After years of deliberations, on October 17, marijuana will be legal in Canada. And as with other Canadian provinces, Quebec will have some jurisdictional powers over its sales and distribution, and has adopted a number of strict guidelines on how cannabis can be consumed and sold in the province.
The mandate to handle both sales and distribution has been handed over to the Société des alcools du Québec (SAQ), under an independent subsidiary branch called the Société québécoise du cannabis (SQDC), which plans to operate about 20 cannabis outlets across the province.
Here’s what you need to know about the sale and consumption of Cannabis in Quebec:
Across the province consumers can purchase dried and fresh cannabis, cannabis oils, and cannabis accessories, e.g. bongs and grinders.
However, edible products will not be sold, as they are still illegal.
Only 30 grams can be bought each purchase, and a maximum of 150 grams can be kept in a home, irrespective of the number of people who live there.
Who can buy it?
Anyone over age 18 with a valid ID.
Points of Sales
Locations have not been announced, but outlets will not be close to places frequented by minors, such as schools and daycares. Those under 18 will not be allowed to enter.
Retail outlets will neither provide free samples nor allow people to try the product on the premises. However, the SQDC has states that patrons will be permitted to sniff products before purchasing.
To prevent minors from purchasing from the SQDC’s online store, recipients will have to show ID upon delivery. Mailed packages will not be left at the doors of consumers.
Prices have not been announced, but the SQDC said it aims to have an average price of about $6 a gram; the price has been strategically fixed in order to discourage users from making black market purchases.
In most parts of Quebec, you can light up in the same places where cigarette smoking is permitted. However, possession will be limited in daycares.
Smoking will be forbidden in restaurants, bars, workplaces, hospitals and post-secondary institutions, as well as in common areas of residential buildings comprising two or more dwellings.
Unless forbidden by the lease, users can smoke in their homes. Landlords will have 90 days after the bill comes into effect to add anti-marijuana restrictions to leases.
Unlike some of the other provinces, it remains illegal to grow marijuana at home in Quebec.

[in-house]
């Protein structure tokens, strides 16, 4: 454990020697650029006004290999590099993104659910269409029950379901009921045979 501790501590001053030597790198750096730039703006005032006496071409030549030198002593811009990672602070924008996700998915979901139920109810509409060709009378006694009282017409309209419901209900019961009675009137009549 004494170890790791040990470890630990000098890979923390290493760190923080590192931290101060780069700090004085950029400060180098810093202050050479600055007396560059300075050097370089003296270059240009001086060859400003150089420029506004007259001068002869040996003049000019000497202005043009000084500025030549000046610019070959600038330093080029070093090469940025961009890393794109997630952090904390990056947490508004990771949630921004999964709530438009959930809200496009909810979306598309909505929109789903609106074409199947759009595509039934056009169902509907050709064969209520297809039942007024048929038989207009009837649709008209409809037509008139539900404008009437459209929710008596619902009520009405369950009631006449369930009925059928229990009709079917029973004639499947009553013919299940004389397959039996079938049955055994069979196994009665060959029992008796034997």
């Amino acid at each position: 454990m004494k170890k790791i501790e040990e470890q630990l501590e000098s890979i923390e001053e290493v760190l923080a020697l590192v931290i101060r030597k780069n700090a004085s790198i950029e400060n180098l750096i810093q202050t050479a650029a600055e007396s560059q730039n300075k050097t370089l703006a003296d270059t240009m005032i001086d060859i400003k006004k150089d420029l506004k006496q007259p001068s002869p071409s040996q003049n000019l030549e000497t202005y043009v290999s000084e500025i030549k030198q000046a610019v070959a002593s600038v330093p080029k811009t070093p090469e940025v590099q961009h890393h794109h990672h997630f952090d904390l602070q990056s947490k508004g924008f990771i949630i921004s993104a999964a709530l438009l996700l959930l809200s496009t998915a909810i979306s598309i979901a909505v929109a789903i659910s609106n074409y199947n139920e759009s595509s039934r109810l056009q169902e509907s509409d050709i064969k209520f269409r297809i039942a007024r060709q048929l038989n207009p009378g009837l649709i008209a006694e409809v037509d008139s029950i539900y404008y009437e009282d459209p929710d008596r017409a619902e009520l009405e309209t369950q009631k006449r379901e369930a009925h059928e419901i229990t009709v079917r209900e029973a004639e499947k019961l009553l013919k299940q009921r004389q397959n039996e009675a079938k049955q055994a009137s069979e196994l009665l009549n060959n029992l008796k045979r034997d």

Along with this new legislation come a number of employment opportunities. The SQDC has launched a hiring drive with jobs starting at a lucrative $14 an hour. Candidates without criminal records are invited to apply on the corporation’s website.
As it was formerly an illegal drug, experience with cannabis is not required in order to apply.
The SQDC intends to open about 20 stores by mid-October, when federal legislation legalizing cannabis comes into effect. Start-ups, research teams and investors will subsequently be hiring people to analyze the new market.
Smoking and Driving
The law bans anybody from driving with cannabis or any other illicit drug in their system. Failure to comply can result in immediate suspension of one’s driver’s license for 90 days.
The herb was officially criminalized in 1923 in Canada. Since then people in the hundreds of thousands have been arrested. According to a Vice News investigation, Black and Indigenous men have accounted for the highest number of arrests for cannabis possession across Canada since 2015.
Amnesty groups have been advocating that the federal government grant a blanket pardon to Canadians convicted of minor cannabis possession. The expunction would help them find jobs and allow them access to social services and freedom to travel.
More information is available online about how cannabis affects the nervous systems, as well as the potential health risks of consumption, on the government and SAQ websites.